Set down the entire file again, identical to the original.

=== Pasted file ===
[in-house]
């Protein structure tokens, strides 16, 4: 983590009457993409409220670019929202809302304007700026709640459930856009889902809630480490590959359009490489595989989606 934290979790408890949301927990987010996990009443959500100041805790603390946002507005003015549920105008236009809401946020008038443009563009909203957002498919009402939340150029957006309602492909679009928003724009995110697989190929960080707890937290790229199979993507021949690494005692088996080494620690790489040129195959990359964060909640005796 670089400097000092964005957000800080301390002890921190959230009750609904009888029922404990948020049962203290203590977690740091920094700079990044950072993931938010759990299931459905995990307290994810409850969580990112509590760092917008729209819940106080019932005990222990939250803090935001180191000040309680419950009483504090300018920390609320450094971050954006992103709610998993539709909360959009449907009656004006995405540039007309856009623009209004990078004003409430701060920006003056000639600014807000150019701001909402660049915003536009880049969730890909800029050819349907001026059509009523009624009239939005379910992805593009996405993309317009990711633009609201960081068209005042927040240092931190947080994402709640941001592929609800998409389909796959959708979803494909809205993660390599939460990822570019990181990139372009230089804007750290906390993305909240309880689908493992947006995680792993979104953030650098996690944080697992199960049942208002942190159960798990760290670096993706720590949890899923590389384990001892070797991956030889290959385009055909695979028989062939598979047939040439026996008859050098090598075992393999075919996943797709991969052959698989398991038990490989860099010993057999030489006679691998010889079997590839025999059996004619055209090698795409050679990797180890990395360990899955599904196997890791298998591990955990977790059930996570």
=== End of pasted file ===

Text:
[in-house]
């Protein structure tokens, strides 16, 4: 983590009457993409409220670019929202809302304007700026709640459930856009889902809630480490590959359009490489595989989606 934290979790408890949301927990987010996990009443959500100041805790603390946002507005003015549920105008236009809401946020008038443009563009909203957002498919009402939340150029957006309602492909679009928003724009995110697989190929960080707890937290790229199979993507021949690494005692088996080494620690790489040129195959990359964060909640005796 670089400097000092964005957000800080301390002890921190959230009750609904009888029922404990948020049962203290203590977690740091920094700079990044950072993931938010759990299931459905995990307290994810409850969580990112509590760092917008729209819940106080019932005990222990939250803090935001180191000040309680419950009483504090300018920390609320450094971050954006992103709610998993539709909360959009449907009656004006995405540039007309856009623009209004990078004003409430701060920006003056000639600014807000150019701001909402660049915003536009880049969730890909800029050819349907001026059509009523009624009239939005379910992805593009996405993309317009990711633009609201960081068209005042927040240092931190947080994402709640941001592929609800998409389909796959959708979803494909809205993660390599939460990822570019990181990139372009230089804007750290906390993305909240309880689908493992947006995680792993979104953030650098996690944080697992199960049942208002942190159960798990760290670096993706720590949890899923590389384990001892070797991956030889290959385009055909695979028989062939598979047939040439026996008859050098090598075992393999075919996943797709991969052959698989398991038990490989860099010993057999030489006679691998010889079997590839025999059996004619055209090698795409050679990797180890990395360990899955599904196997890791298998591990955990977790059930996570």